Moving to a new home and mailing a gift have something in common. And we aren’t talking about the fact that that they both start with the letter ‘M’. Whether moving or mailing, leaving precious or fragile items in someone else’s hands can be anxiety-provoking. After all, how many of us have received a damaged package in the mail? Or had a moving box with broken items inside? Yet, many times these accidents could easily have been prevented by implementing a few precautions and know-how. 

If you want your items to get to their destination in one piece, this is what you need to know.  


Don’t Skimp on the Box


When it comes to packing glassware, porcelain, or other fragile materials, you need to use a strong box. Moving boxes are best since they have a double corrugated wall. Not only is a thicker wall less likely to tear or bust open, but it will also act as more of a shock absorber. Ideally, your box should allow for a layer of padding that is a few centimeters thick on each side of the box.

What about used boxes? Skip these altogether for fragile and precious items. Even after just one use, boxes lose some of their wall strength.


Be Generous with Padding


If you have more than one item going into a box, you’ll want to wrap each piece in paper or bubble wrap. From there, create a layer of padding on all sides of the box, so items don’t touch the outer walls. Finally, add more padding between the items and to the top of the box before sealing it. Everything should feel tightly packed and nothing should be moving around. 

While newspaper can make for good packing paper, don’t wrap an item directly in this as the ink may smear on it. Instead, wrap the item in blank paper first. Or, if you’re really concerned, skip the newspaper altogether. 


Rent Plastic Totes


Alternatively, you may want to opt for reusable plastic crates if you are moving. These rentable crates are an environmentally friendly option that won’t get soggy if it decides to rain or snow—unlike cardboard boxes—so there is no fear of the box collapsing at any point. They are available through companies like U-Haul, Rent A Green Box, and Frogbox.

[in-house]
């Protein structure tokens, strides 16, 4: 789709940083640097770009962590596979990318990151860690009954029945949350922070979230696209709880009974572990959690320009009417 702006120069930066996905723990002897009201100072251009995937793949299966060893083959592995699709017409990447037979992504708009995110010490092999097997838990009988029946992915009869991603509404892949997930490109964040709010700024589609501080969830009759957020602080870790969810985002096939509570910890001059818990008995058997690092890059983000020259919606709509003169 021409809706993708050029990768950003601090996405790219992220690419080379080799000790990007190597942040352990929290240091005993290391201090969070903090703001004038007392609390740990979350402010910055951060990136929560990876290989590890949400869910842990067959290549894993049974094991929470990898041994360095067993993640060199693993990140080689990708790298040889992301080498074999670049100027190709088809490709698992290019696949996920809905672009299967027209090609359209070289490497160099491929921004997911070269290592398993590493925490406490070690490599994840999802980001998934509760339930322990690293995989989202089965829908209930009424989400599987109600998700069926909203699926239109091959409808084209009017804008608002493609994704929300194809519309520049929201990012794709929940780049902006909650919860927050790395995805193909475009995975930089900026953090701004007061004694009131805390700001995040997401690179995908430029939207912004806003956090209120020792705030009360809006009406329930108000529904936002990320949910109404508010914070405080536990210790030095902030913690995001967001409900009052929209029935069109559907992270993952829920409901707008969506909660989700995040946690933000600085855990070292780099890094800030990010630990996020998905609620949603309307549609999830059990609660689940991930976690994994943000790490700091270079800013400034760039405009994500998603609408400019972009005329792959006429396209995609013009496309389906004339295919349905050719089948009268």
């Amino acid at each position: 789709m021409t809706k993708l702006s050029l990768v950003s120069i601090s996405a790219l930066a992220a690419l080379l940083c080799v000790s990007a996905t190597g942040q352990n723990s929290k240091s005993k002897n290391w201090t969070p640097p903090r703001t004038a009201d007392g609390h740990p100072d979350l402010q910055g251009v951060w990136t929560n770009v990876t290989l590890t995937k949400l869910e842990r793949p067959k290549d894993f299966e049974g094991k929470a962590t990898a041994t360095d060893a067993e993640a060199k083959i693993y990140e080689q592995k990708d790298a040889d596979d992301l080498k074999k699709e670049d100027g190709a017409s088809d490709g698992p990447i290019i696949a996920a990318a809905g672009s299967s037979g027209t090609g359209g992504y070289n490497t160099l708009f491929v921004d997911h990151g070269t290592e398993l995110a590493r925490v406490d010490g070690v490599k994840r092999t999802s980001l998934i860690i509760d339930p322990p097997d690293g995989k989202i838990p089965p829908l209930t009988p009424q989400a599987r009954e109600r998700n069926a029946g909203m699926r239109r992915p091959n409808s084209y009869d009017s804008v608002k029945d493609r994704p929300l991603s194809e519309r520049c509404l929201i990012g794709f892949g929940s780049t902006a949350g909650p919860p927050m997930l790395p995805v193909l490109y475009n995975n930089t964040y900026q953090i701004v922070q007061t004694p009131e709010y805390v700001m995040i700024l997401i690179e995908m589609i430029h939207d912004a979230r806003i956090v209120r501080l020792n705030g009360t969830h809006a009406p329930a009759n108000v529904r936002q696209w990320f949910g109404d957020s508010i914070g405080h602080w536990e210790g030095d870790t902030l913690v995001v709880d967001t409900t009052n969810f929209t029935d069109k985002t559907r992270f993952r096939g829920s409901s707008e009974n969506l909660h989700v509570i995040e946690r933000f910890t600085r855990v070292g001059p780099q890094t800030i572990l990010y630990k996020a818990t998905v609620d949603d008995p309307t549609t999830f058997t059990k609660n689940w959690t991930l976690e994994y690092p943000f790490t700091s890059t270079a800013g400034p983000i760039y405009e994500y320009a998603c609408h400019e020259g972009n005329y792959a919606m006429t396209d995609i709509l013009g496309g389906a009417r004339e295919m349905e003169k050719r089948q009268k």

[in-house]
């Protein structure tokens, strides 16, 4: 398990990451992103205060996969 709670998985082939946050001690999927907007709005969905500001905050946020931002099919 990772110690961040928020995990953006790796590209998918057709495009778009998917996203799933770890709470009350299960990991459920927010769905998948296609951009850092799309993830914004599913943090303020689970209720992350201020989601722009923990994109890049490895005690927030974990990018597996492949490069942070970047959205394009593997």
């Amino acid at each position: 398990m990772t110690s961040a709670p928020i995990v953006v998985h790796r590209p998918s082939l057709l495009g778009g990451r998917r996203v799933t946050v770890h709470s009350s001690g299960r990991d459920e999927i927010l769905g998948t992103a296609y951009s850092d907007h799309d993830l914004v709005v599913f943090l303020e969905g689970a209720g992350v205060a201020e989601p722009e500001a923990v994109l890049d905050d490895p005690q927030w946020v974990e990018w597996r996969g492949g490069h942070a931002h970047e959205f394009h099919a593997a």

Use TV Boxes


Whether you are shipping a canvas or moving a mirror, a television box from your local hardware store can save you a lot of agony. These boxes extend to the desired size and have Styrofoam padding, so you know your item is snug and won’t rattle around. Alternatively, moving companies and places like U-Haul also offer special boxes for televisions, mirrors, and art. 

Moving a mirror? Make a star shape across the front with painter’s tape. This will help keep the glass in place during transportation and absorb some of the vibrations. 


Get Custom Crates


For highly valuable artwork, statues, and marble furniture, it is best to get custom wood crates made to ensure their safety. You can contract a carpenter to create these for you or use a company that specializes in wood crates like Crater and Freighters. But if you don’t want to deal with wood crates at all, then consider contacting a white glove moving service to take care of custom crates for you. 


Go White Glove


Speaking of white glove moving, when in doubt of your own moving skills, this is the service you need to tend to your move. This luxury moving service goes above and beyond regular moving packages with upgrades like custom wooden crates built to keep your items safe, padded moving trucks, and extra diligent packing and unpacking. Perfect for those with a lot of fragile items in their home or those who have bulky and fragile possessions like grand pianos and fine art. 


Cushion Musical Instruments


If the instrument you are transporting has a case, it is best to keep it in there. For extra protection, cushion around it with soft pieces of clothing, ideally T-shirts—anything with zippers and buttons risks scratching. Also, skip the paper for cushioning on instruments as it also poses a scratching risk. 


Label Everything Clearly


Get a roll of tape with ‘FRAGILE’ printed on it to use on any fragile boxes or packages. Alternatively, you can also get the same kind of tape that says ‘DO NOT CRUSH’ or even more specifically ‘FRAGILE GLASS’. Don’t have fragile tape? If you don’t have time to swing by a store and scoop some up, write it directly on the box with a permanent black marker or print out your own fragile label. You can find templates online or simply open a word processor like Word or TextEdit and type your message in a large font and an attention-grabbing color like red. 


Take It into Your Own Hands


Consider transporting precious items in your own vehicle for a move. That way, you don’t have to worry about them getting lost. Sending a valuable item by mail? Instead, you may want to wait until you see the recipient in person. If that’s not possible, opt for a shipping service that provides a tracking number. That way, your package is far less likely to get lost as you can track exactly where it is.


Purchase Insurance


The truth is that you can pack everything perfectly, but sometimes accidents still happen with both moving and shipping. While this is undoubtedly devastating when this occurs, especially for irreplaceable or sentimental items, insurance can at least reimburse you for your loss. Just be sure to take lots of photos of the damaged item as proof to help avoid your claim getting denied.  

If you aren’t sure the exact value of your item and have serious concerns about damage, get it appraised before transporting. 


Life is full of little stressors and you don’t need damaged items added to that list. And by using the proper packaging and techniques, you can significantly minimize the risk. Will it prevent that ugly figurine that was gifted to you from breaking? Well, that’s another story! After all, there is such a thing as a happy “accident”. 


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